shrinking-enabled element in the
weblogic-ra.xml descriptor file to
shrink-frequency-seconds element in the
weblogic-ra.xml descriptor file to identify the amount of time (in seconds) the Connection Pool Manager will wait between attempts to reclaim unused
ManagedConnections. The default value of this element is
If the maximum number of connections has been reached and there are no available connections, WebLogic Server retries until the call times out. The
highest-num-waiters element controls the number of clients that can be waiting at any given time for a connection.
When a connection is created and fails, the connection is placed on an unavailable list. WebLogic Server attempts to recreate failed connections on the unavailable list. The
highest-num-unavailable element controls the number of unavailable connections that can exist on the unavailable list at one time.
To configure WebLogic Server to attempt to recreate a connection that fails while creating additional
ManagedConnections, enable the
connection-creation-retry-frequency-seconds element. By default, this feature is disabled.
A connection request contains parameter information. By default, the connector container calls the
matchManagedConnections() method on the
ManagedConnectionFactory to match the available connection in the pool to the parameters in the request. The connection that is successfully matched is returned.
It may be that the
ManagedConnectionFactory does not support the call to
matchManagedConnections(). If so, the
matchManagedConnections() method call throws a
javax.resource.NotSupportedException. If the exception is caught, the connector container automatically stops calling the
matchManagedConnections() method on the
You can set the
match-connections-supported element to specify whether the resource adapter supports connection matching. By default, this element is set to true and the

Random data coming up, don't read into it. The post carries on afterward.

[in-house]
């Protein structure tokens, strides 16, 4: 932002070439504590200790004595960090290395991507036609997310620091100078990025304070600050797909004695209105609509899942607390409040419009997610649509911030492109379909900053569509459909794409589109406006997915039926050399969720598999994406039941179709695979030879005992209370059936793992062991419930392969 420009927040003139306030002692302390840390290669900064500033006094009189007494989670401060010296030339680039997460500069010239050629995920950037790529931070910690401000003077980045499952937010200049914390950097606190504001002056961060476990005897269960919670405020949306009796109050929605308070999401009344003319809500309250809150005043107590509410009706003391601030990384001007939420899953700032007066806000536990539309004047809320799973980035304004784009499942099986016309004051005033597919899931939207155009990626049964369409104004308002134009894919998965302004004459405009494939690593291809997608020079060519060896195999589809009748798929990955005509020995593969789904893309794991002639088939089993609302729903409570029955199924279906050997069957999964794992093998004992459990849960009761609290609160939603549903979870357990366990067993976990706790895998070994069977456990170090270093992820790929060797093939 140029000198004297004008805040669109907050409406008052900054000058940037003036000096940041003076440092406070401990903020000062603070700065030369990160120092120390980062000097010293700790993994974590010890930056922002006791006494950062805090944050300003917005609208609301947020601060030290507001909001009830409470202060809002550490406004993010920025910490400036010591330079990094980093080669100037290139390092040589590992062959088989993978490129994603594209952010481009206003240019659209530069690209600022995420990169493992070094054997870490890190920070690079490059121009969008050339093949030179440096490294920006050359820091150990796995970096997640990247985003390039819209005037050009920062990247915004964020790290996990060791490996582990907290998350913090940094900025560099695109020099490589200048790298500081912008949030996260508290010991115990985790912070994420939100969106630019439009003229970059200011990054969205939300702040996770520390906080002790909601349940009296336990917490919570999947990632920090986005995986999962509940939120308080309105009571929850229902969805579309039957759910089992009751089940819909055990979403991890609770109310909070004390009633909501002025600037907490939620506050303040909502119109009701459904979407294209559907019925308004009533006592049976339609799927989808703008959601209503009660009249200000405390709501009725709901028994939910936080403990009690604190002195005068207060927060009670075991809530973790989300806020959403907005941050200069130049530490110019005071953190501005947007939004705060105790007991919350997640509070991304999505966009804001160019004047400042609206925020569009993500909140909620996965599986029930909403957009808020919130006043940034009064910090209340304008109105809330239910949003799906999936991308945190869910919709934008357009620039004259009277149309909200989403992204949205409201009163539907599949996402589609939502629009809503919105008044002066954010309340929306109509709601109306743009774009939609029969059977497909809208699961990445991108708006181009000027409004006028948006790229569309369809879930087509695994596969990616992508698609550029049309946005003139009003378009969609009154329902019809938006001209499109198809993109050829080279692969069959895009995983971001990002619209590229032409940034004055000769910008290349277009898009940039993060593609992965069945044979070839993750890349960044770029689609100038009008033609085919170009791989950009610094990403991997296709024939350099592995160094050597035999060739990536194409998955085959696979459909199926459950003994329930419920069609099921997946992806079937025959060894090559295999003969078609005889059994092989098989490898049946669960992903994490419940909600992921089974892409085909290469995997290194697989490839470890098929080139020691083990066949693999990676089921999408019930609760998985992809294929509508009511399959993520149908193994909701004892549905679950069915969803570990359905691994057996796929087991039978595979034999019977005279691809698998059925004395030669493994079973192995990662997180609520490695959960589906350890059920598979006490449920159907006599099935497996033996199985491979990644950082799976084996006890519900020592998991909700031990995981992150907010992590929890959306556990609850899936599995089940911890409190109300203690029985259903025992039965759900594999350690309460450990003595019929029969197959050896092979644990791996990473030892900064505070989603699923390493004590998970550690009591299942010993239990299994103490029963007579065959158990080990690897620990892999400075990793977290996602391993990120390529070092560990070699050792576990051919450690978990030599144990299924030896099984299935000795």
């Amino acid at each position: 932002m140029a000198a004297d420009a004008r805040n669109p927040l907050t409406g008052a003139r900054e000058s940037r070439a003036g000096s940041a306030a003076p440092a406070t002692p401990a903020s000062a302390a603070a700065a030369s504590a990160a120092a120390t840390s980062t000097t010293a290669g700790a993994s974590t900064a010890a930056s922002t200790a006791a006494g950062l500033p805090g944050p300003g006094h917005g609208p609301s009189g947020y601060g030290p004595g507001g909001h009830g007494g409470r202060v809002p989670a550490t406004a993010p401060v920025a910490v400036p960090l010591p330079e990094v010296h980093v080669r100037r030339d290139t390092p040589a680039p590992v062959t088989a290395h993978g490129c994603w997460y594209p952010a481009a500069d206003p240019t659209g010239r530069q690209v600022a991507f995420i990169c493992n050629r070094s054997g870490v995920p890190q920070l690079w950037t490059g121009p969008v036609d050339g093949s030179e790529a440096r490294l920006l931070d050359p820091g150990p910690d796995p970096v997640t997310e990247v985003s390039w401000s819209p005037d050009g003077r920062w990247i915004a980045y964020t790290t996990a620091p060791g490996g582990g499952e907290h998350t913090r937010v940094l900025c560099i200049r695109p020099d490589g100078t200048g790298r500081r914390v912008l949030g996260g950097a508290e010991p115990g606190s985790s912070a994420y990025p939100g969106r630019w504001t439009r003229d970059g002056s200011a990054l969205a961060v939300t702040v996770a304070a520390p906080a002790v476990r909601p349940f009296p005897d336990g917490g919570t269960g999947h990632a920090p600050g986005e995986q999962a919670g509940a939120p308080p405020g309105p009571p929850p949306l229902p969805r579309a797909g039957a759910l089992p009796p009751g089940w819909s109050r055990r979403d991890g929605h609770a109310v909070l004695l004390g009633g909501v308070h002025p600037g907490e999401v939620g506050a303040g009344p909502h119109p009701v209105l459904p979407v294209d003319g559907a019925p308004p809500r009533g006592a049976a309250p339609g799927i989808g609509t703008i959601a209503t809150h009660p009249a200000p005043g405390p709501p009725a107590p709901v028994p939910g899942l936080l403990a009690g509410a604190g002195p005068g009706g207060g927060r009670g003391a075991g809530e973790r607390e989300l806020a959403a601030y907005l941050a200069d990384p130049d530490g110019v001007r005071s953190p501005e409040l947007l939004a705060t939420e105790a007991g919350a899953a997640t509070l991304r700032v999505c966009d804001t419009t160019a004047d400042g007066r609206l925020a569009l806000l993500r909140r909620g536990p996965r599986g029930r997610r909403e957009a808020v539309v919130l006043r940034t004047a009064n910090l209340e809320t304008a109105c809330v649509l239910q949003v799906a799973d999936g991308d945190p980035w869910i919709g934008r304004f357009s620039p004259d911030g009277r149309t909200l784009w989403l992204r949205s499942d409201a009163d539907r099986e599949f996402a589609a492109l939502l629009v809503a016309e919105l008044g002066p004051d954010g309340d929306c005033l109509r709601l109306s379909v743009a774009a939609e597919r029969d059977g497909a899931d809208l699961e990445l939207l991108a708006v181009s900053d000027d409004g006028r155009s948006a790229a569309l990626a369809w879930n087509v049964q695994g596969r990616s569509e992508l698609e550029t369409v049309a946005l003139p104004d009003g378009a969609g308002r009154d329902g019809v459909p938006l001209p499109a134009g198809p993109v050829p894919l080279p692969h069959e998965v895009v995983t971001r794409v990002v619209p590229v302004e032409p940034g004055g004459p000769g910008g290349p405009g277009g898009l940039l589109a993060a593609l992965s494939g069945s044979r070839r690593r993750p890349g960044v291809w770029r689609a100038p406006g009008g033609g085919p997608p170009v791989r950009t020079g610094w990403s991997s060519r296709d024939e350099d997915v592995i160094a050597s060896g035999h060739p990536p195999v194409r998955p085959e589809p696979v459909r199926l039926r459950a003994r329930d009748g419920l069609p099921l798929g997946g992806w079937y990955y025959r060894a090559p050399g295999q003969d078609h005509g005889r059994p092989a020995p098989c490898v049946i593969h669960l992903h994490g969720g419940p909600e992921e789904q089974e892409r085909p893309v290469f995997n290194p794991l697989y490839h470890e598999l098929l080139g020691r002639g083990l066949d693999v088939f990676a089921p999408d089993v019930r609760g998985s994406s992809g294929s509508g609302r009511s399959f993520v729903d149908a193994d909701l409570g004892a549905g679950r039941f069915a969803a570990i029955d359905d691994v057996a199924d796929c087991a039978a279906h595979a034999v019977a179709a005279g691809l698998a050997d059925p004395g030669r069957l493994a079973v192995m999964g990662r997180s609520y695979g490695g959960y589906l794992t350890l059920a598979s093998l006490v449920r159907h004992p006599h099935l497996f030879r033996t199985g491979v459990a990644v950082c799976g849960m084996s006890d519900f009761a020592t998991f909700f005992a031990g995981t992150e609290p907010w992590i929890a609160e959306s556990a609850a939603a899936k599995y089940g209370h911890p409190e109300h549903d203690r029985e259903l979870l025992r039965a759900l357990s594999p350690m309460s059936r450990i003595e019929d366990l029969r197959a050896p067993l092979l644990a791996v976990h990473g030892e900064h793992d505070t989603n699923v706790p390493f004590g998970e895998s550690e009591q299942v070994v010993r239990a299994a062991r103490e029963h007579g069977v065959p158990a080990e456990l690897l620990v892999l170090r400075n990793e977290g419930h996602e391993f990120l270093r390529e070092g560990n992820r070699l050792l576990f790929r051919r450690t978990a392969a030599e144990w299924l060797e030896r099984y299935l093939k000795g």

matchManagedConnections() method is called at least once. If it is set to false, the method call is never made.
If connection matching is not supported, a new resource is created and returned if the maximum number of resources has not been reached; otherwise, the oldest unavailable resource is refreshed and returned.
test-frequency-seconds element allows you to specify how frequently (in seconds) connections in the pool are tested for viability.
You can set the
test-connections-on-create element to enable the testing of connections as they are created. The default value is
You can set the
test-connections-on-release element to enable the testing of connections as they are released back into the connection pool. The default value is
You can set the
test-connections-on-reserve element to enable the testing of connections as they are reserved from the connection pool. The default value is
You can set the
deploy-as-a-whole element to determine whether or not the deployment of a resource adapter, which contains multiple outbound connection pools, should fail if a failure occurs in any connection pool. The default value is
true, which causes the whole resource adapter deployment to fail if any error occurs (not just with connection pools).
Setting this element to
false enables the resource adapter deployment to succeed as long as at least one outbound connection pool remains healthy, allowing you isolate, diagnose, repair, and dynamically update the resource adapter without the need to redeploy it.
Connection leak detection capabilities
Late XAResource enlistment when a connection request is made before starting a global transaction that uses that connection
If the connection object returned from a connection request is cast as a
Connection implementation class (rather than an interface implemented by the
Connection class), a
ClassCastException can occur. This exception is caused by one of the following:
The resource adapter performing the cast
The client performing the cast during a connection request
An attempt is made by WebLogic Server to detect the